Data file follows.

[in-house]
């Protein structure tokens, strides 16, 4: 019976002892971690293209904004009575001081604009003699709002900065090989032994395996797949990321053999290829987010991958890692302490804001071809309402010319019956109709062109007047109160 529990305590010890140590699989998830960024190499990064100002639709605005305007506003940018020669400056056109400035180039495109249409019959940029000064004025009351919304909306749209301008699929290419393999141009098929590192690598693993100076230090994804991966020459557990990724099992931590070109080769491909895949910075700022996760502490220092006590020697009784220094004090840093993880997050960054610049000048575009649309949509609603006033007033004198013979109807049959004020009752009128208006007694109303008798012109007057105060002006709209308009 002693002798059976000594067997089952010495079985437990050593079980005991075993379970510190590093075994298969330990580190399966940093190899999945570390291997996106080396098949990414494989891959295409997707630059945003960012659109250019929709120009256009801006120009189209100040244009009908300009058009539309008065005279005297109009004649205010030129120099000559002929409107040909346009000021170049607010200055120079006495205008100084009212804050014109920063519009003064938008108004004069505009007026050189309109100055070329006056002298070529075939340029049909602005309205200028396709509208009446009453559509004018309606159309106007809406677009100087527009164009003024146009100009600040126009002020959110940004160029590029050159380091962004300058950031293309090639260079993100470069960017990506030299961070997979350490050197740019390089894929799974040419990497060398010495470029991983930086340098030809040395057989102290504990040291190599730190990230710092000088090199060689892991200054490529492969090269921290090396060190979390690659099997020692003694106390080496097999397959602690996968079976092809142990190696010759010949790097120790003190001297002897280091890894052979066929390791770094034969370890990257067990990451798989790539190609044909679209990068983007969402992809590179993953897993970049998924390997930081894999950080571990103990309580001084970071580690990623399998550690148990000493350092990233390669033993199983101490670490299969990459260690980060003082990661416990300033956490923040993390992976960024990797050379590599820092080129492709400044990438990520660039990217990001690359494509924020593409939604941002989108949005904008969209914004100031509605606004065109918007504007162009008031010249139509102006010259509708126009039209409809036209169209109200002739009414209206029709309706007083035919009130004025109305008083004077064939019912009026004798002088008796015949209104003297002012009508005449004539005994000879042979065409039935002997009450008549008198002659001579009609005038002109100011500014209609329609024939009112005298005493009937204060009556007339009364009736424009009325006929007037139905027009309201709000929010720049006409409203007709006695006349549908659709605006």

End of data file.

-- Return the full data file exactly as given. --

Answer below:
[in-house]
């Protein structure tokens, strides 16, 4: 019976002892971690293209904004009575001081604009003699709002900065090989032994395996797949990321053999290829987010991958890692302490804001071809309402010319019956109709062109007047109160 529990305590010890140590699989998830960024190499990064100002639709605005305007506003940018020669400056056109400035180039495109249409019959940029000064004025009351919304909306749209301008699929290419393999141009098929590192690598693993100076230090994804991966020459557990990724099992931590070109080769491909895949910075700022996760502490220092006590020697009784220094004090840093993880997050960054610049000048575009649309949509609603006033007033004198013979109807049959004020009752009128208006007694109303008798012109007057105060002006709209308009 002693002798059976000594067997089952010495079985437990050593079980005991075993379970510190590093075994298969330990580190399966940093190899999945570390291997996106080396098949990414494989891959295409997707630059945003960012659109250019929709120009256009801006120009189209100040244009009908300009058009539309008065005279005297109009004649205010030129120099000559002929409107040909346009000021170049607010200055120079006495205008100084009212804050014109920063519009003064938008108004004069505009007026050189309109100055070329006056002298070529075939340029049909602005309205200028396709509208009446009453559509004018309606159309106007809406677009100087527009164009003024146009100009600040126009002020959110940004160029590029050159380091962004300058950031293309090639260079993100470069960017990506030299961070997979350490050197740019390089894929799974040419990497060398010495470029991983930086340098030809040395057989102290504990040291190599730190990230710092000088090199060689892991200054490529492969090269921290090396060190979390690659099997020692003694106390080496097999397959602690996968079976092809142990190696010759010949790097120790003190001297002897280091890894052979066929390791770094034969370890990257067990990451798989790539190609044909679209990068983007969402992809590179993953897993970049998924390997930081894999950080571990103990309580001084970071580690990623399998550690148990000493350092990233390669033993199983101490670490299969990459260690980060003082990661416990300033956490923040993390992976960024990797050379590599820092080129492709400044990438990520660039990217990001690359494509924020593409939604941002989108949005904008969209914004100031509605606004065109918007504007162009008031010249139509102006010259509708126009039209409809036209169209109200002739009414209206029709309706007083035919009130004025109305008083004077064939019912009026004798002088008796015949209104003297002012009508005449004539005994000879042979065409039935002997009450008549008198002659001579009609005038002109100011500014209609329609024939009112005298005493009937204060009556007339009364009736424009009325006929007037139905027009309201709000929010720049006409409203007709006695006349549908659709605006």